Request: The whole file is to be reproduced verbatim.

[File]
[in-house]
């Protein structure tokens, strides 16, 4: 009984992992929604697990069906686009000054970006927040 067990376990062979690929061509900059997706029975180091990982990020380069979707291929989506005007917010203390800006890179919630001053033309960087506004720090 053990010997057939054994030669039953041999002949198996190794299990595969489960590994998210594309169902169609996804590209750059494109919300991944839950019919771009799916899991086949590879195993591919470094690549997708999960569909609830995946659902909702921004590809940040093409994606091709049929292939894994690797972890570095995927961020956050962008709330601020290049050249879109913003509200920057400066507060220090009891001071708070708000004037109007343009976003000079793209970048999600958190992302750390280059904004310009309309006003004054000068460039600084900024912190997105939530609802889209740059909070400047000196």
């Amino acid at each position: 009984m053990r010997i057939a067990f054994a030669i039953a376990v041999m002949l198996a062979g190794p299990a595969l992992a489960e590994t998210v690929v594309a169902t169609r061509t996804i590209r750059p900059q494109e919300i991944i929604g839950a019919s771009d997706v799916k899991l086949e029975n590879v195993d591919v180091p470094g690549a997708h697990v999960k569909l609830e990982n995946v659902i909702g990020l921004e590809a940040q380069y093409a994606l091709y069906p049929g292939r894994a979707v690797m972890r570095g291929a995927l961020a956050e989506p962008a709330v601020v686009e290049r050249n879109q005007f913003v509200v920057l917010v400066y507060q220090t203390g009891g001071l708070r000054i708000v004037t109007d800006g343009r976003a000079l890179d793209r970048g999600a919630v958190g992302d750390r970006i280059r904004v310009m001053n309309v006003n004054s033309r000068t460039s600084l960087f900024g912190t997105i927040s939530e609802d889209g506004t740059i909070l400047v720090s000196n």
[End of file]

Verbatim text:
[in-house]
């Protein structure tokens, strides 16, 4: 009984992992929604697990069906686009000054970006927040 067990376990062979690929061509900059997706029975180091990982990020380069979707291929989506005007917010203390800006890179919630001053033309960087506004720090 053990010997057939054994030669039953041999002949198996190794299990595969489960590994998210594309169902169609996804590209750059494109919300991944839950019919771009799916899991086949590879195993591919470094690549997708999960569909609830995946659902909702921004590809940040093409994606091709049929292939894994690797972890570095995927961020956050962008709330601020290049050249879109913003509200920057400066507060220090009891001071708070708000004037109007343009976003000079793209970048999600958190992302750390280059904004310009309309006003004054000068460039600084900024912190997105939530609802889209740059909070400047000196």
């Amino acid at each position: 009984m053990r010997i057939a067990f054994a030669i039953a376990v041999m002949l198996a062979g190794p299990a595969l992992a489960e590994t998210v690929v594309a169902t169609r061509t996804i590209r750059p900059q494109e919300i991944i929604g839950a019919s771009d997706v799916k899991l086949e029975n590879v195993d591919v180091p470094g690549a997708h697990v999960k569909l609830e990982n995946v659902i909702g990020l921004e590809a940040q380069y093409a994606l091709y069906p049929g292939r894994a979707v690797m972890r570095g291929a995927l961020a956050e989506p962008a709330v601020v686009e290049r050249n879109q005007f913003v509200v920057l917010v400066y507060q220090t203390g009891g001071l708070r000054i708000v004037t109007d800006g343009r976003a000079l890179d793209r970048g999600a919630v958190g992302d750390r970006i280059r904004v310009m001053n309309v006003n004054s033309r000068t460039s600084l960087f900024g912190t997105i927040s939530e609802d889209g506004t740059i909070l400047v720090s000196n």